“Let me live, love and say it well in good sentences.” ― Sylvia Plath, The Bell Jar
Three unrelated events from my past circled back together recently.
The first happened when I was a recent college graduate and in Dhaka for a few months. I bumped into an editor visiting my father’s office – Mahfuz Anam from Bangladesh’s leading English language newspaper, the Daily Star. We started talking and he asked if I would be interested in contributing to the paper. I wrote a weekly arts op-ed column for several months until I went abroad to work on my first film and all that came with it, namely non-disclosure agreements. And there ended my brief stint contributing to a national newspaper. This was in 1995.
The second was that I started working on a novel in 1998.
The third is tied to the fact that I have the kind of memory that makes people pause and tell me I’m scary. This happened when I met a woman, Munize Manzur, at a party in Dhaka in 2009. I saw her and said, “Hey, I know you!” and she said that I did not. I said, “But I do, look!” as I whipped out my iPod that carried all my photos and scrolled to a photo of her and me with a mutual friend taken in 1992. Munize looked at me, paused and declared that I was scary. Then she swiftly moved as far away from me as possible.
Forward to near-present day:
I attended the Hay Festival in Dhaka, where I met Munize again. She had a collection of charming short stories, titled Voices, that was debuting at the festival and she was on a number of the panels. I (naturally) remembered her. She overlooked that I was scary and we exchanged numbers.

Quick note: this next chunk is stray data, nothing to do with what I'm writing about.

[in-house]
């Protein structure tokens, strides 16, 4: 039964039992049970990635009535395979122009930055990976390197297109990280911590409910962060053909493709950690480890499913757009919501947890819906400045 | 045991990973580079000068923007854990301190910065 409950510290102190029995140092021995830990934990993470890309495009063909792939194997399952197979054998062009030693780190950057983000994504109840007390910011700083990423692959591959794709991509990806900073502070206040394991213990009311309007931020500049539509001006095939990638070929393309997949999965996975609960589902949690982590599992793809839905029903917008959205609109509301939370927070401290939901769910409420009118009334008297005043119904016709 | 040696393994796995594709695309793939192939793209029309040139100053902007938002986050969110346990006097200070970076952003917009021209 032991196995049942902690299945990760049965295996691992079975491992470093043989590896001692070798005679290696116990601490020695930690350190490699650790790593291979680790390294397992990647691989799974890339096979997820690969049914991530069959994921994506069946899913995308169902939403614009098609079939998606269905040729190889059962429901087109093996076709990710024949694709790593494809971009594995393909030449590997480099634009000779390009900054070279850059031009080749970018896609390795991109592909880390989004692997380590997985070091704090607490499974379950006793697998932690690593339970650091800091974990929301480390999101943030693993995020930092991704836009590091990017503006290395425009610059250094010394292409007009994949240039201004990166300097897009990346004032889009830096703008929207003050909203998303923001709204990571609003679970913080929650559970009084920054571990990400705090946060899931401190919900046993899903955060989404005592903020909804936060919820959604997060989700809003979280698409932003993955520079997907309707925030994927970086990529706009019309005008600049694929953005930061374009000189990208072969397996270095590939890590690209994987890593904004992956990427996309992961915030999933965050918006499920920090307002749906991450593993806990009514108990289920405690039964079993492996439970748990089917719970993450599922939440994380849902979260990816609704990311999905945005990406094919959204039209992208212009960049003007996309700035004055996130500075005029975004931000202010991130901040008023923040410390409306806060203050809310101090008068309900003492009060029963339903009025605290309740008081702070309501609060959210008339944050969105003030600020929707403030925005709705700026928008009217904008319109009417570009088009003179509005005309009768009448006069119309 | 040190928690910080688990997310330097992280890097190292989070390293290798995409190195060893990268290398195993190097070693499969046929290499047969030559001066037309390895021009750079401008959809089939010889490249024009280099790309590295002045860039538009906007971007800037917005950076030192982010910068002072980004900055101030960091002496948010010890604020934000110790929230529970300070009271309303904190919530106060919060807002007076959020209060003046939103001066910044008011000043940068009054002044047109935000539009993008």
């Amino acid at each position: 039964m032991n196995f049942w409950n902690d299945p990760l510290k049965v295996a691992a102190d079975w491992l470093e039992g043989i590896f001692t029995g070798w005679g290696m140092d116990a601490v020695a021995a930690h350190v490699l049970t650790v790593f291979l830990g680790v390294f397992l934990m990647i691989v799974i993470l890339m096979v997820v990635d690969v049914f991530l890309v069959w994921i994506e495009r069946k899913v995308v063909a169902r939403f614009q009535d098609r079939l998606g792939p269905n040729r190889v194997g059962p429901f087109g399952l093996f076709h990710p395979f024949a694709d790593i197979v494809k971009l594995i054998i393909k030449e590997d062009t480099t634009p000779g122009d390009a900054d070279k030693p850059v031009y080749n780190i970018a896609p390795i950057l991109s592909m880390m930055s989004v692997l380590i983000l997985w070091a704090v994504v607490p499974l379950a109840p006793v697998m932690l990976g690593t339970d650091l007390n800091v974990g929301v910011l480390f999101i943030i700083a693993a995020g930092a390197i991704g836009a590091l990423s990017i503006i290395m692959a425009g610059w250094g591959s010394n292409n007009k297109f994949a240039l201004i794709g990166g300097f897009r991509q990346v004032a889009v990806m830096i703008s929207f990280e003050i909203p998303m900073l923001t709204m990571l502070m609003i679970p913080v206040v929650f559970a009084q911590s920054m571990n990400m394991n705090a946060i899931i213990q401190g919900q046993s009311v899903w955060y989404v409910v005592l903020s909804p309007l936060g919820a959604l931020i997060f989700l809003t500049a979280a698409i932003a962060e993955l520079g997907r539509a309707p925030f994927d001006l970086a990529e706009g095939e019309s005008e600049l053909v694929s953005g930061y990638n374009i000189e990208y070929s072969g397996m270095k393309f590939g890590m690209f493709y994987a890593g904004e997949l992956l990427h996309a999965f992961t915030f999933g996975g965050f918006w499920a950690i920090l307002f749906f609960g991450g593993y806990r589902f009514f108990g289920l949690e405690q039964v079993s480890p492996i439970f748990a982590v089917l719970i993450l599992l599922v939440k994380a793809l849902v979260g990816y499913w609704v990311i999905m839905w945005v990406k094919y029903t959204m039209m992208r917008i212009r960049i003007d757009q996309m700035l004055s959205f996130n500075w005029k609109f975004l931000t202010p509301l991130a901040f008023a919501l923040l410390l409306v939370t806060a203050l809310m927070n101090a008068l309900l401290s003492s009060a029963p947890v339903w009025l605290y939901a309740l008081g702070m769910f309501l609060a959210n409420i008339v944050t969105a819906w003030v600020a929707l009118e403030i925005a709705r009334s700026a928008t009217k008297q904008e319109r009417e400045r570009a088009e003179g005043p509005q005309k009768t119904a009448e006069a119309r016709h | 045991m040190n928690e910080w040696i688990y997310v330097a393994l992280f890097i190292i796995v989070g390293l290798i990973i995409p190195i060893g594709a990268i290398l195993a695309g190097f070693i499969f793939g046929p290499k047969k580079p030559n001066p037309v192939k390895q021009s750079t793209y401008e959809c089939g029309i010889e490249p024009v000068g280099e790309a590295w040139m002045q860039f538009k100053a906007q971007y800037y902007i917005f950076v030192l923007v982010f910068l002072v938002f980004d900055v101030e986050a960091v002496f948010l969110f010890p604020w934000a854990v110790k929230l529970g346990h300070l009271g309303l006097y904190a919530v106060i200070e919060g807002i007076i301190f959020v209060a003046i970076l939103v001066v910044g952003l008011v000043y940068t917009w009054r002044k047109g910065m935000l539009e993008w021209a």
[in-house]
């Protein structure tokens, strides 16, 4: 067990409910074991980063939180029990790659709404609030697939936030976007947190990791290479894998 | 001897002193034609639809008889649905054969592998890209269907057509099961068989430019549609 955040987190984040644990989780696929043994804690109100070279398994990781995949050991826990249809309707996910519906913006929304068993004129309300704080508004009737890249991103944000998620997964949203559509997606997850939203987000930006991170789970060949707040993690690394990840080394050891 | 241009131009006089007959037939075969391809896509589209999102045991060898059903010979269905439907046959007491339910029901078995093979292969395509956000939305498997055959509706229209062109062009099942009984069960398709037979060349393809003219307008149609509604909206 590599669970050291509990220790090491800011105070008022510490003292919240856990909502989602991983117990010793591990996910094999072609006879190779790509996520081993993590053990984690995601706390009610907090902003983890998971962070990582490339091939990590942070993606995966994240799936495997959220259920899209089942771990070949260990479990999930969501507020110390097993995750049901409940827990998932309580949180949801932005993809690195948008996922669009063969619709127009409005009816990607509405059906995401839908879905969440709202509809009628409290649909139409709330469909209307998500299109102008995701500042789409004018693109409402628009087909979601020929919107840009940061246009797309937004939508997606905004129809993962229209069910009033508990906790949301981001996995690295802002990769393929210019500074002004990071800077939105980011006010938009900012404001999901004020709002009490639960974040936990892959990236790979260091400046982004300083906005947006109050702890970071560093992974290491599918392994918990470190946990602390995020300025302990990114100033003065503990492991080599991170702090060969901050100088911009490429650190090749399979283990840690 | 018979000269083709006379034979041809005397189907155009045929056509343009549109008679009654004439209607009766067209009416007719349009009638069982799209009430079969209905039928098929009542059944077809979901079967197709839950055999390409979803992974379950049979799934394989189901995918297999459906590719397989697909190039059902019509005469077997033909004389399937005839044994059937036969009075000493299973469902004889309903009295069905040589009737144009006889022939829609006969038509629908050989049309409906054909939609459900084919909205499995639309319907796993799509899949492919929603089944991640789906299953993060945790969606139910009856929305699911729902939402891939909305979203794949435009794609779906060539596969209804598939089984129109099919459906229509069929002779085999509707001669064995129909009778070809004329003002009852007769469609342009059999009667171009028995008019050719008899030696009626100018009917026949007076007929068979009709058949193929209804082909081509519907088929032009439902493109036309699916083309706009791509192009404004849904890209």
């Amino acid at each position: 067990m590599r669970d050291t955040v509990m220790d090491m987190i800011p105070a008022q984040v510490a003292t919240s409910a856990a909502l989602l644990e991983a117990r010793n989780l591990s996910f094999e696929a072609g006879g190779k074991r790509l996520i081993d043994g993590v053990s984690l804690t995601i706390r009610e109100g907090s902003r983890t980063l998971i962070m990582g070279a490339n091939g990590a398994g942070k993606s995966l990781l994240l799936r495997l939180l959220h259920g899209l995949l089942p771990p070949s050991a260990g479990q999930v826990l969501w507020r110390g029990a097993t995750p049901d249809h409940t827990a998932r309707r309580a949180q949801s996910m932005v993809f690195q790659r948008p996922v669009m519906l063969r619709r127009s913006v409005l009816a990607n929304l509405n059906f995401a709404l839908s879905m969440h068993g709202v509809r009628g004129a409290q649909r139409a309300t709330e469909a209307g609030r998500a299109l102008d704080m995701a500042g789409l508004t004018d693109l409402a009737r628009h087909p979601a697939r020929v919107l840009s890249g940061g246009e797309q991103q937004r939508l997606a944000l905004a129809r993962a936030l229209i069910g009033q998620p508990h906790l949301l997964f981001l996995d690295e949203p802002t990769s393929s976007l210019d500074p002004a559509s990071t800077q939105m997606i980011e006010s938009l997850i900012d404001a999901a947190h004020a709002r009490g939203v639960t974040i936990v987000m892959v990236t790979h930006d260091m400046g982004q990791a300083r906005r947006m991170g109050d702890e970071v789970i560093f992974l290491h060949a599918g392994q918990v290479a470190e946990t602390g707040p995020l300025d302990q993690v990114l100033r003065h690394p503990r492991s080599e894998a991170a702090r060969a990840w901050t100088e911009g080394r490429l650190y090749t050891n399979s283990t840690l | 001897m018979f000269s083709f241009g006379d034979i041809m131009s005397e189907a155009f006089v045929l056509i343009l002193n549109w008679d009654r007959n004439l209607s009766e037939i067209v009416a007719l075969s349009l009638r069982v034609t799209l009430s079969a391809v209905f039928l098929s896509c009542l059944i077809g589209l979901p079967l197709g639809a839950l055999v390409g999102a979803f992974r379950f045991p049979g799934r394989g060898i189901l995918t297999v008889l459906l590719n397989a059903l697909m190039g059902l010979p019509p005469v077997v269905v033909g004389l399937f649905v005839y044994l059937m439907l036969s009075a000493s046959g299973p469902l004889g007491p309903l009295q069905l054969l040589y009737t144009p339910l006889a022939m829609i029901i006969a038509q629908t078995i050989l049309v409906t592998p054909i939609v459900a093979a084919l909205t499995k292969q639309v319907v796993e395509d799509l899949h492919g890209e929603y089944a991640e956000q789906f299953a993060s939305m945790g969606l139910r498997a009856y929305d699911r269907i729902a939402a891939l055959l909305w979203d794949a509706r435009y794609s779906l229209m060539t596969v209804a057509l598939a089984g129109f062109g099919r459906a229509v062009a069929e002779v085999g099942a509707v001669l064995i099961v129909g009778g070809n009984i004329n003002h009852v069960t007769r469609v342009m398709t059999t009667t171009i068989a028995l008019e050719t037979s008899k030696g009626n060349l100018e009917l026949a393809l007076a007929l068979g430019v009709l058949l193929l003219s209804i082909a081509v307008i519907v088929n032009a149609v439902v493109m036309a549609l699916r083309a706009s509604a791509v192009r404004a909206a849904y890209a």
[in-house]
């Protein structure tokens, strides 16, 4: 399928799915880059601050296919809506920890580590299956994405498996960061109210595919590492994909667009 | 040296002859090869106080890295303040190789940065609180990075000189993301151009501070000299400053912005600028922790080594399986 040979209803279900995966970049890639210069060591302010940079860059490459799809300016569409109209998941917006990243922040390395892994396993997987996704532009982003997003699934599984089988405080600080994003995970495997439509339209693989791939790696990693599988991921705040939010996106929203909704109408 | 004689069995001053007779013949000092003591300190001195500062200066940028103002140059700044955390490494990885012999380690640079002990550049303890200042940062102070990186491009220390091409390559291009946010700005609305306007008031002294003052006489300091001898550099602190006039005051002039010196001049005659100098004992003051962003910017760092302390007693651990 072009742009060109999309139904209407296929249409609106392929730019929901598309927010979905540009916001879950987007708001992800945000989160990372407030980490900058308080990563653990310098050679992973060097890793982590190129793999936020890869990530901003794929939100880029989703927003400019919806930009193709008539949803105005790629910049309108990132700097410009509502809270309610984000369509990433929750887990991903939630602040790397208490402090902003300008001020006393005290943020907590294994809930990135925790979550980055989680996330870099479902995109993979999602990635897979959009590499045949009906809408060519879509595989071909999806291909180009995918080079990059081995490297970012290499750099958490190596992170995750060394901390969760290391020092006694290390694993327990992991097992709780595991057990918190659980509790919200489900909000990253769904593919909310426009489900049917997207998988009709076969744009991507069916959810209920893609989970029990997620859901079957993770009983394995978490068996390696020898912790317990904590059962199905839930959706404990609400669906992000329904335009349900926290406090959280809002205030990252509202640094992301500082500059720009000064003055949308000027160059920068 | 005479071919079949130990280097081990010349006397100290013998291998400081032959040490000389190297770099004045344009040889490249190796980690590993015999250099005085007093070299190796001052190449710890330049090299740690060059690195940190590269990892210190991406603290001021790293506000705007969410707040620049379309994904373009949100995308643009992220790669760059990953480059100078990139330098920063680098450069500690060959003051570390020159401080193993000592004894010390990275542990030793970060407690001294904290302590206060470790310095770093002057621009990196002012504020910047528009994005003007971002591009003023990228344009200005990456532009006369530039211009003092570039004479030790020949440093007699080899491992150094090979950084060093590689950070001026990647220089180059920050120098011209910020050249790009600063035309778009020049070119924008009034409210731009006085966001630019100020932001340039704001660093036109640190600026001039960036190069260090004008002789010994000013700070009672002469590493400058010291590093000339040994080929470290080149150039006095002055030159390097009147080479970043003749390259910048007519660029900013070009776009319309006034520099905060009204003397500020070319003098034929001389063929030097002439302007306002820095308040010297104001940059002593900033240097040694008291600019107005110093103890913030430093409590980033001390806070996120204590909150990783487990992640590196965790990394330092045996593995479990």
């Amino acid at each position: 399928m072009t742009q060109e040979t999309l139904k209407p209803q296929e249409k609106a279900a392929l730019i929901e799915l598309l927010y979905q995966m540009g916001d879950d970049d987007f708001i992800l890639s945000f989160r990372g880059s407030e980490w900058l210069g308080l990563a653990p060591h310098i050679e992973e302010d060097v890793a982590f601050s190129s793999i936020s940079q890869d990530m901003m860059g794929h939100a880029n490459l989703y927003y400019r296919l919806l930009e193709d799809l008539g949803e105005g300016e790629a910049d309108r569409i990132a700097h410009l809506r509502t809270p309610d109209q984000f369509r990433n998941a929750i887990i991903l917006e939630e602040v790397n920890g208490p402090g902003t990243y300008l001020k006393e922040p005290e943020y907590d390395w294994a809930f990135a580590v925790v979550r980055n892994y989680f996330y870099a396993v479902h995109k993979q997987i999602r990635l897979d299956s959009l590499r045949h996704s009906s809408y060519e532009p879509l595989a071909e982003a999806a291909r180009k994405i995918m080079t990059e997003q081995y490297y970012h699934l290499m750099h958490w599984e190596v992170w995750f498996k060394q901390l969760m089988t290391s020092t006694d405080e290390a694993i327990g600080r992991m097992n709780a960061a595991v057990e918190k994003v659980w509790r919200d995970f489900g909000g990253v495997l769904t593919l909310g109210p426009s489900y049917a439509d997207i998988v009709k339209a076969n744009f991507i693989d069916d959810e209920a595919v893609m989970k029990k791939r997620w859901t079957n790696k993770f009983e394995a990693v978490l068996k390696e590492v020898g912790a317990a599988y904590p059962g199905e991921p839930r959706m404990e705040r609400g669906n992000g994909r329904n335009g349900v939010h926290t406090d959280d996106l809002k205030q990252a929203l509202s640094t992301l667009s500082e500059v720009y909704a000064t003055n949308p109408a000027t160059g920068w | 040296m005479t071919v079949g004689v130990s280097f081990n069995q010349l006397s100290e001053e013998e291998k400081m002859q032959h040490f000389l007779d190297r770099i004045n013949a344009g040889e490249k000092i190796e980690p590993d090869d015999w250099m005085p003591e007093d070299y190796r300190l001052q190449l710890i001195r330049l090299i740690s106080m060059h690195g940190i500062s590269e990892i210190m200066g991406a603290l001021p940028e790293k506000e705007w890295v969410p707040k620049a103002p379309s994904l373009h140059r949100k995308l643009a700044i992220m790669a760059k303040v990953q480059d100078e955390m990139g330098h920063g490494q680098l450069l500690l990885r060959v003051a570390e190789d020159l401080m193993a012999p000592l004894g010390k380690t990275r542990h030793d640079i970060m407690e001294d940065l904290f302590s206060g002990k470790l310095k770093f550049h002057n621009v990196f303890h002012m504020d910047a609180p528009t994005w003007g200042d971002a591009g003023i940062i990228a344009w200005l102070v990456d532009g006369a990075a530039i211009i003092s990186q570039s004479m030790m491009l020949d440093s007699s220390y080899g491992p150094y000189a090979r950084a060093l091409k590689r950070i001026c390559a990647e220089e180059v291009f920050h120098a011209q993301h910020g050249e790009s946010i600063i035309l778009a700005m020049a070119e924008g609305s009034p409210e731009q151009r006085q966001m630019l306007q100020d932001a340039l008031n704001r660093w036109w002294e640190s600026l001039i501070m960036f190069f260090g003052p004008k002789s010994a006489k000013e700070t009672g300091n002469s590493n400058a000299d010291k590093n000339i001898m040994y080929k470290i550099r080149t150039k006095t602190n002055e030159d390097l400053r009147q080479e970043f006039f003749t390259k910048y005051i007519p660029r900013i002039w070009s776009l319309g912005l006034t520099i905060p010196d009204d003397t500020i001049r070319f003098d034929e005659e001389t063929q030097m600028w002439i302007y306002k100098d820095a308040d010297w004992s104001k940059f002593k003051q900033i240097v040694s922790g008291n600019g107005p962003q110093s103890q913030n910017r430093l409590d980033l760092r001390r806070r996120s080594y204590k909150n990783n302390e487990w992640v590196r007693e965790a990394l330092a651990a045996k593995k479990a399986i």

She became the new editor of the Literature page for the Daily Star. And she generously became interested in the novel I started writing in 1998, and asked me to write a column on the process of writing this book. “It could help other writers understand the different ways we write,” she said.
Munize is warm, astute and quick to the draw, with the sort of wit that’s razor sharp but never mean. She gives great advice and I pay attention to what she says. She would be a good person to write for.
“What say you?” Munize asked, not quite in those words.
I start my monthly column in the Daily Star Lit section today. Here it is.
Morals of the story:
1) Life, sometimes being more circular than linear, can give us another shot at valuable opportunities.
2) Even as many of us skip around the globe, I am always assured that those who matter somehow always reappear in my life.
3) It’s okay to have a scary memory.
“I love deadlines. I love the whooshing noise they make as they go by.” ― Douglas Adams, The Salmon of Doubt
“This is all about the circles we’ve found. And through the ups and downs it goes round.” Transport yourself back to 1984 and listen to Spandau Ballet sing ‘Round and Round‘.
Just when you think it’s all behind you… watch The Debt, directed by John Madden and starring Helen Mirren, and close the gaps of the past.
“And hoped if she kept the dream hidden and frozen/She soon would forget that she’d never been chosen.” Character vignettes come together in David Rakoff’s novel in anapestic tetrametre, published posthumously following his untimely death from cancer. Read the moving and darkly funny Love, Dishonor, Marry, Die, Cherish, Perish.